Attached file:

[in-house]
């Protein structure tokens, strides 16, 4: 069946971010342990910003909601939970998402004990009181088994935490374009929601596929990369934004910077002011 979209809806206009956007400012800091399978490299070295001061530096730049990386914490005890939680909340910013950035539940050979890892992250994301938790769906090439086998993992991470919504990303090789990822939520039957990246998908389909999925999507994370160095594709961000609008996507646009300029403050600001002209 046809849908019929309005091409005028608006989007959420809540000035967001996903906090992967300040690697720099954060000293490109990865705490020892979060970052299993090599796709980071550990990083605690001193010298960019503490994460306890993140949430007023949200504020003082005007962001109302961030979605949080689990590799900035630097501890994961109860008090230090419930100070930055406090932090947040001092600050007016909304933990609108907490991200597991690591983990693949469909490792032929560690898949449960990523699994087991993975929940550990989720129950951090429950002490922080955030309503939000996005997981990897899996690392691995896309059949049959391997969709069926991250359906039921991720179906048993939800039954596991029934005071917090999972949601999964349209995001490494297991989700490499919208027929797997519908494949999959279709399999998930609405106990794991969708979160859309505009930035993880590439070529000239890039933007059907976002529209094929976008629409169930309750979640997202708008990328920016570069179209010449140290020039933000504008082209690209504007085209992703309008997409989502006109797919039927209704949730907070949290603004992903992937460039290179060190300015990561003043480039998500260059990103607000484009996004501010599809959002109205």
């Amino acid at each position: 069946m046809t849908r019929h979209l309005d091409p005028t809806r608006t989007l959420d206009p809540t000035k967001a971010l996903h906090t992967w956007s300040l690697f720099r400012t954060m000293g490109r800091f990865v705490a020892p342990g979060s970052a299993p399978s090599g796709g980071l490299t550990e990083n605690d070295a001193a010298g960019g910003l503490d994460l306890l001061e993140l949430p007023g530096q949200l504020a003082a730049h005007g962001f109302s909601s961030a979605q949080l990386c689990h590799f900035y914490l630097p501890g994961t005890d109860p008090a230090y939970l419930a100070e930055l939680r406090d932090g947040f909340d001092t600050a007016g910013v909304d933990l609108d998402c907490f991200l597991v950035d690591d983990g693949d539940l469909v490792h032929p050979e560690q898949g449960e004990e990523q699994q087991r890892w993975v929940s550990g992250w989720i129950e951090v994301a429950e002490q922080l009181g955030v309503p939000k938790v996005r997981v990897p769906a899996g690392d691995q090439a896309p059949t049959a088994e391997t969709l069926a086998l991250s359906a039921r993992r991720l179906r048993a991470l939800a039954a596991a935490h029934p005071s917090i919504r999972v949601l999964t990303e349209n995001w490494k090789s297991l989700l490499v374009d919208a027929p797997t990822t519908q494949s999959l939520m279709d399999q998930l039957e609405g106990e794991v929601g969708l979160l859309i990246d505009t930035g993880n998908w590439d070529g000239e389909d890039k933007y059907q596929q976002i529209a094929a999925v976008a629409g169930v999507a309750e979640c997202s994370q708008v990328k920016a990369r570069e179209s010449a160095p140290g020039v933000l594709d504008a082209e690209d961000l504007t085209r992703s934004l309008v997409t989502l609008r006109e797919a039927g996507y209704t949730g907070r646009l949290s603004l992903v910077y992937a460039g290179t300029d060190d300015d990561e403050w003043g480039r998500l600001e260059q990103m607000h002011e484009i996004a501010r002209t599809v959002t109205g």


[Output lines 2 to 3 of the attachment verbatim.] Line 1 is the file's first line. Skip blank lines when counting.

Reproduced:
């Protein structure tokens, strides 16, 4: 069946971010342990910003909601939970998402004990009181088994935490374009929601596929990369934004910077002011 979209809806206009956007400012800091399978490299070295001061530096730049990386914490005890939680909340910013950035539940050979890892992250994301938790769906090439086998993992991470919504990303090789990822939520039957990246998908389909999925999507994370160095594709961000609008996507646009300029403050600001002209 046809849908019929309005091409005028608006989007959420809540000035967001996903906090992967300040690697720099954060000293490109990865705490020892979060970052299993090599796709980071550990990083605690001193010298960019503490994460306890993140949430007023949200504020003082005007962001109302961030979605949080689990590799900035630097501890994961109860008090230090419930100070930055406090932090947040001092600050007016909304933990609108907490991200597991690591983990693949469909490792032929560690898949449960990523699994087991993975929940550990989720129950951090429950002490922080955030309503939000996005997981990897899996690392691995896309059949049959391997969709069926991250359906039921991720179906048993939800039954596991029934005071917090999972949601999964349209995001490494297991989700490499919208027929797997519908494949999959279709399999998930609405106990794991969708979160859309505009930035993880590439070529000239890039933007059907976002529209094929976008629409169930309750979640997202708008990328920016570069179209010449140290020039933000504008082209690209504007085209992703309008997409989502006109797919039927209704949730907070949290603004992903992937460039290179060190300015990561003043480039998500260059990103607000484009996004501010599809959002109205």
């Amino acid at each position: 069946m046809t849908r019929h979209l309005d091409p005028t809806r608006t989007l959420d206009p809540t000035k967001a971010l996903h906090t992967w956007s300040l690697f720099r400012t954060m000293g490109r800091f990865v705490a020892p342990g979060s970052a299993p399978s090599g796709g980071l490299t550990e990083n605690d070295a001193a010298g960019g910003l503490d994460l306890l001061e993140l949430p007023g530096q949200l504020a003082a730049h005007g962001f109302s909601s961030a979605q949080l990386c689990h590799f900035y914490l630097p501890g994961t005890d109860p008090a230090y939970l419930a100070e930055l939680r406090d932090g947040f909340d001092t600050a007016g910013v909304d933990l609108d998402c907490f991200l597991v950035d690591d983990g693949d539940l469909v490792h032929p050979e560690q898949g449960e004990e990523q699994q087991r890892w993975v929940s550990g992250w989720i129950e951090v994301a429950e002490q922080l009181g955030v309503p939000k938790v996005r997981v990897p769906a899996g690392d691995q090439a896309p059949t049959a088994e391997t969709l069926a086998l991250s359906a039921r993992r991720l179906r048993a991470l939800a039954a596991a935490h029934p005071s917090i919504r999972v949601l999964t990303e349209n995001w490494k090789s297991l989700l490499v374009d919208a027929p797997t990822t519908q494949s999959l939520m279709d399999q998930l039957e609405g106990e794991v929601g969708l979160l859309i990246d505009t930035g993880n998908w590439d070529g000239e389909d890039k933007y059907q596929q976002i529209a094929a999925v976008a629409g169930v999507a309750e979640c997202s994370q708008v990328k920016a990369r570069e179209s010449a160095p140290g020039v933000l594709d504008a082209e690209d961000l504007t085209r992703s934004l309008v997409t989502l609008r006109e797919a039927g996507y209704t949730g907070r646009l949290s603004l992903v910077y992937a460039g290179t300029d060190d300015d990561e403050w003043g480039r998500l600001e260059q990103m607000h002011e484009i996004a501010r002209t599809v959002t109205g």